Below are some of the most frequently asked questions about the work of the ombuds:
- Who do you serve?
- The ombuds is available to all faculty and staff of ACC, from hourly employees to part-time classified to full-time faculty. If you work for ACC, the ombuds is here for you.
- How can people make an appointment?
- Employees may book appointments through Calendly. There are options for different locations as well as phone appointments. You can call the Office of the Ombudsperson at 512-223-1070. Email is discouraged as it creates a record and confidentiality cannot be guaranteed.
- Who do you report to?
- The Office of the Ombuds reports administratively to the executive vice chancellor of Finance and Administration, Neil Vickers. The ombuds is accountable to, and works in service of all members of the ACC community.
- Are you really confidential?
- The ombuds is the one and only confidential resource for faculty and staff. Exceptions to confidentiality are imminent threat of harm to self or others and abuse and neglect of a minor. As of January 1, 2020 in alignment with state law, the ombuds also is required to report incidents of sexual assault, sexual harrassment, dating violence, and/or stalking that occurs in the workplace to the Compliance Office.
- How is the ombuds different from HR?
- The primary differences between HR and ombuds are confidentiality and informality. While there are exceptions to confidentiality, the priority of the ombuds is to be a safe, confidential space to discuss all challenges or concerns an employee is facing. The ombuds office is not an office of report or record. HR has more obligations to report incidents and concerns. HR is an office of notice and record. HR also is the office for formal processes such as grievances or progressive discipline. The ombuds office is an informal office and does not participate in these formal processes.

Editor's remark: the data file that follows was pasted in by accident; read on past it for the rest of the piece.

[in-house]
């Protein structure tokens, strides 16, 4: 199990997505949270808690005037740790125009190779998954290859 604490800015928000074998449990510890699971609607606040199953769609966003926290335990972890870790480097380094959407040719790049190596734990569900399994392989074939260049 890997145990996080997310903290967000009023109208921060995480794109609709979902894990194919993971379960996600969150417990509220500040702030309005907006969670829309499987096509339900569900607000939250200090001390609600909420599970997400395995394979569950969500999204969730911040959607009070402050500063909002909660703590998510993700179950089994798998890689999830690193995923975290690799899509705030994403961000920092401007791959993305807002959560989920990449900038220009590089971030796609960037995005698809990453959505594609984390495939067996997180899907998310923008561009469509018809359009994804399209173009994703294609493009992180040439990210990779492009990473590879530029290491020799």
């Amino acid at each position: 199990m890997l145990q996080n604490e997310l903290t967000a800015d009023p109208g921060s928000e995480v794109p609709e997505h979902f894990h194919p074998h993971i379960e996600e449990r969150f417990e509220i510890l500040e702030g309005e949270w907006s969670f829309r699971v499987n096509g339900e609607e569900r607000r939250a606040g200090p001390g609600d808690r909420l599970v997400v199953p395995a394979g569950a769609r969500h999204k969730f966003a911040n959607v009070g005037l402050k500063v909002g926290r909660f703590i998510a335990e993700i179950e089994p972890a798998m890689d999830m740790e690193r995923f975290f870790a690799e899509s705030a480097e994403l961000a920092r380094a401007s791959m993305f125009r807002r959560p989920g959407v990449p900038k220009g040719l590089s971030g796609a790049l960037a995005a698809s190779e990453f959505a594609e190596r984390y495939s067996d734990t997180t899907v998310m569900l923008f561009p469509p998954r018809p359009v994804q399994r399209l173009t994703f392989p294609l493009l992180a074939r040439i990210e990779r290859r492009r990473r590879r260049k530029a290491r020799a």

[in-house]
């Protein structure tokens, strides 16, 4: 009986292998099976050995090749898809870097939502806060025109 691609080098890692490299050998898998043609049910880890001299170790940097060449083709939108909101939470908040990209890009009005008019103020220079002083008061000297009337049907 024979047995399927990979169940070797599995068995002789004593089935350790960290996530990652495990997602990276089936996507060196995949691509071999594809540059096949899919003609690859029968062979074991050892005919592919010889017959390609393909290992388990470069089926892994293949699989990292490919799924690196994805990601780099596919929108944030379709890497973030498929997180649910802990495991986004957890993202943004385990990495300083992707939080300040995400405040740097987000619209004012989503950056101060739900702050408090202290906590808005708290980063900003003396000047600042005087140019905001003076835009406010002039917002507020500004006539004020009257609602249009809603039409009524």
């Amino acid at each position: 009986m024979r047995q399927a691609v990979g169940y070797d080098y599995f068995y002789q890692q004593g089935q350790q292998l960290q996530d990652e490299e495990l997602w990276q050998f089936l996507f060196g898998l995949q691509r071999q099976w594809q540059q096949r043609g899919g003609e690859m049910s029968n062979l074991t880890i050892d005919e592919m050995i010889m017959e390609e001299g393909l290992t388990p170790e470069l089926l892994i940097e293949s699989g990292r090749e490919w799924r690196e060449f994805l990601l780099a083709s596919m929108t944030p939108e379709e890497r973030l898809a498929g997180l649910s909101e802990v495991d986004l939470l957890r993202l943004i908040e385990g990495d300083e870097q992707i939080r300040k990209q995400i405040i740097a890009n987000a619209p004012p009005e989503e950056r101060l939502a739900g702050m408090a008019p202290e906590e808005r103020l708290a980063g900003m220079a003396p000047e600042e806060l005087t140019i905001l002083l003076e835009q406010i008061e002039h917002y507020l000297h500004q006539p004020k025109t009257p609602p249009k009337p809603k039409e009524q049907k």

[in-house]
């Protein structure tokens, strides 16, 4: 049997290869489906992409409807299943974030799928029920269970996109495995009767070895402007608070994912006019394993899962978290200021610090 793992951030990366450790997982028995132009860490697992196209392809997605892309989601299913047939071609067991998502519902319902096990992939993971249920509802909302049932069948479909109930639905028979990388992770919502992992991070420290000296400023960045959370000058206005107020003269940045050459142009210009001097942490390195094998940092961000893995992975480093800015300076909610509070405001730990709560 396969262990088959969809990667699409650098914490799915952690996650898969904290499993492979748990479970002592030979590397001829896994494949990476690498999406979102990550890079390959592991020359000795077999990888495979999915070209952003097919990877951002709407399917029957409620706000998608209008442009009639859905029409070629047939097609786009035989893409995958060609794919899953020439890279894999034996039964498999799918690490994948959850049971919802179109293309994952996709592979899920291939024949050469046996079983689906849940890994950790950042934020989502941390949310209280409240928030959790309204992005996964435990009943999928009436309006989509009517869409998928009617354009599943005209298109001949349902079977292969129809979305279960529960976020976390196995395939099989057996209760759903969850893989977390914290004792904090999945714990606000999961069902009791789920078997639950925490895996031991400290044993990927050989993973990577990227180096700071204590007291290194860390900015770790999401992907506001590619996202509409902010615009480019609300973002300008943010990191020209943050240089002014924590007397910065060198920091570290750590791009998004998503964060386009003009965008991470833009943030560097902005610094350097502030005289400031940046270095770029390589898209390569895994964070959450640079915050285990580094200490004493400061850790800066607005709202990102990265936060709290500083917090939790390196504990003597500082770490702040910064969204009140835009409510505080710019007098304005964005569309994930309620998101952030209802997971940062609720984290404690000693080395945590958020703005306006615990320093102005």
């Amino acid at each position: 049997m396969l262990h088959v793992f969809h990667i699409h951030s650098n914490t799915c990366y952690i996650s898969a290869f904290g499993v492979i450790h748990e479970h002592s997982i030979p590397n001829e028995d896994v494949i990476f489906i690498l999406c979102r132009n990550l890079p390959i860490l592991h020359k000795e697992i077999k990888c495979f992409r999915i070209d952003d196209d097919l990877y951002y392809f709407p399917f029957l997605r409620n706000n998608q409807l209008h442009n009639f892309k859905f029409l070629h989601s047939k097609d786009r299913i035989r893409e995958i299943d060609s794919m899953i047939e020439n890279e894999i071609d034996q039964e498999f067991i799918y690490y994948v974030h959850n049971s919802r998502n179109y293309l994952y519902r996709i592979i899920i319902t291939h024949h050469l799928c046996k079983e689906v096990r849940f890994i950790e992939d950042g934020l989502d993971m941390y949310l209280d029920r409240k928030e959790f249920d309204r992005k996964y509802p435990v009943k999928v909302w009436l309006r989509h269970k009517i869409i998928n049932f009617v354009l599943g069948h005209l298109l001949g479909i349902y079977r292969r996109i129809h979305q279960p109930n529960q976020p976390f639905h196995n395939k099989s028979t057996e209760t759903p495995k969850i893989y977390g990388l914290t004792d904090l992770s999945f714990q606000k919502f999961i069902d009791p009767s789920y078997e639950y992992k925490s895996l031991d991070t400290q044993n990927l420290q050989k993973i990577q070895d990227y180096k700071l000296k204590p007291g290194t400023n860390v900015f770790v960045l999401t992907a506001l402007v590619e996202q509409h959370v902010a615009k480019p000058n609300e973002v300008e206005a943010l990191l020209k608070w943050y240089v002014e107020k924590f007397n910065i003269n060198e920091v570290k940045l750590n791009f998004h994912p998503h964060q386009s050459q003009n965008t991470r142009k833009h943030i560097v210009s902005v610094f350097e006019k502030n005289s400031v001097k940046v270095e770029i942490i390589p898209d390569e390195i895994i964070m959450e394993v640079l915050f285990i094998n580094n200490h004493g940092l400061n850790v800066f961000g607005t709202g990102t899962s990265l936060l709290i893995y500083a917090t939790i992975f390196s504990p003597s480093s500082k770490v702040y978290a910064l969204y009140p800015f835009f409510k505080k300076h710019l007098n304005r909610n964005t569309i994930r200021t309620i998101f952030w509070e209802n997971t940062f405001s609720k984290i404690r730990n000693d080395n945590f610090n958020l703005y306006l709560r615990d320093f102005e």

- What kind of data do you keep?
- The ombuds keeps basic demographic information. One of the goals of the office is to track informal reporting on types of conflict and basic trends. At the start of a visit, the ombuds will ask how long you have been with ACC and what type of employee you are (faculty / prof-tech / classified). All data kept will be published in annual reports which will be presented to the cabinet, the board, and made public. NO identifying information is kept by the ombuds.
- What does a visit to your office look like?
- All visits to the ombuds office are voluntary. The ombuds is a trained, neutral party who, after asking basic intro questions as listed above and providing the visitor with a confidentiality statement, will invite you to share your story. The visit is a private one-on-one conversation where you’re welcome to think and process out loud. The ombuds will engage in the conversations in ways that are intended to help gain clarity, perspective, and inform you about possible options. The next steps are up to you.
- If you are not an advocate, what do you do?
- The ombuds for staff and faculty serves as an organizational ombuds and practices to the standards set forth by the International Ombudsman Association. This type of ombuds, standard in higher education, serves as a neutral and not as an advocate. The ombuds is still here to serve the visitor in the room. The ombuds helps visitors to clarify goals, identify options, connect to resources, and be empowered in their next steps.
The ombuds also serves as a signal boost for top issues facing our community. The more the challenges the ombuds is aware of the more the ombuds can help to magnify those issues to leadership.